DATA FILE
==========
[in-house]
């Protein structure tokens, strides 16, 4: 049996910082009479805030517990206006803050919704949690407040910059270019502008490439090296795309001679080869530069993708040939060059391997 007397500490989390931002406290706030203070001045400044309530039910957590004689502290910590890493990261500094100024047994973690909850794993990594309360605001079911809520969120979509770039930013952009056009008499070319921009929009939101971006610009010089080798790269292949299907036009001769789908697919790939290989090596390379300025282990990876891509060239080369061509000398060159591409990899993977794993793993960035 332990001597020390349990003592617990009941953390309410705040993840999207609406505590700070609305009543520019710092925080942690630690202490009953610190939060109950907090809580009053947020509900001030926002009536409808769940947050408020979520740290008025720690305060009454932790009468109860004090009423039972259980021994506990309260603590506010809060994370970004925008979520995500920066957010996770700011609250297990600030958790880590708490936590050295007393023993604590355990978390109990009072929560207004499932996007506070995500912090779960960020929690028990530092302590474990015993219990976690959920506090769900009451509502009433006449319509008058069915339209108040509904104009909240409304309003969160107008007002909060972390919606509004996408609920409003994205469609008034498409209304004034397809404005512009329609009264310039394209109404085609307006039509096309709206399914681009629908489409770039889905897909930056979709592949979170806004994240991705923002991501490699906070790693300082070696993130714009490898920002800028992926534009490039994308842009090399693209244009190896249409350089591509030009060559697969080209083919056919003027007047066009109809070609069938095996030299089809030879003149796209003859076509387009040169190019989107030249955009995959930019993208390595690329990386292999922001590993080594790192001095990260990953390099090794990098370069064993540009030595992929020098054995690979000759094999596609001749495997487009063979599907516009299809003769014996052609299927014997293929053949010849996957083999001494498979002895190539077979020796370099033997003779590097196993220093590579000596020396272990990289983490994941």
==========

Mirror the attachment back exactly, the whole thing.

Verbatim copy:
[in-house]
């Protein structure tokens, strides 16, 4: 049996910082009479805030517990206006803050919704949690407040910059270019502008490439090296795309001679080869530069993708040939060059391997 007397500490989390931002406290706030203070001045400044309530039910957590004689502290910590890493990261500094100024047994973690909850794993990594309360605001079911809520969120979509770039930013952009056009008499070319921009929009939101971006610009010089080798790269292949299907036009001769789908697919790939290989090596390379300025282990990876891509060239080369061509000398060159591409990899993977794993793993960035 332990001597020390349990003592617990009941953390309410705040993840999207609406505590700070609305009543520019710092925080942690630690202490009953610190939060109950907090809580009053947020509900001030926002009536409808769940947050408020979520740290008025720690305060009454932790009468109860004090009423039972259980021994506990309260603590506010809060994370970004925008979520995500920066957010996770700011609250297990600030958790880590708490936590050295007393023993604590355990978390109990009072929560207004499932996007506070995500912090779960960020929690028990530092302590474990015993219990976690959920506090769900009451509502009433006449319509008058069915339209108040509904104009909240409304309003969160107008007002909060972390919606509004996408609920409003994205469609008034498409209304004034397809404005512009329609009264310039394209109404085609307006039509096309709206399914681009629908489409770039889905897909930056979709592949979170806004994240991705923002991501490699906070790693300082070696993130714009490898920002800028992926534009490039994308842009090399693209244009190896249409350089591509030009060559697969080209083919056919003027007047066009109809070609069938095996030299089809030879003149796209003859076509387009040169190019989107030249955009995959930019993208390595690329990386292999922001590993080594790192001095990260990953390099090794990098370069064993540009030595992929020098054995690979000759094999596609001749495997487009063979599907516009299809003769014996052609299927014997293929053949010849996957083999001494498979002895190539077979020796370099033997003779590097196993220093590579000596020396272990990289983490994941």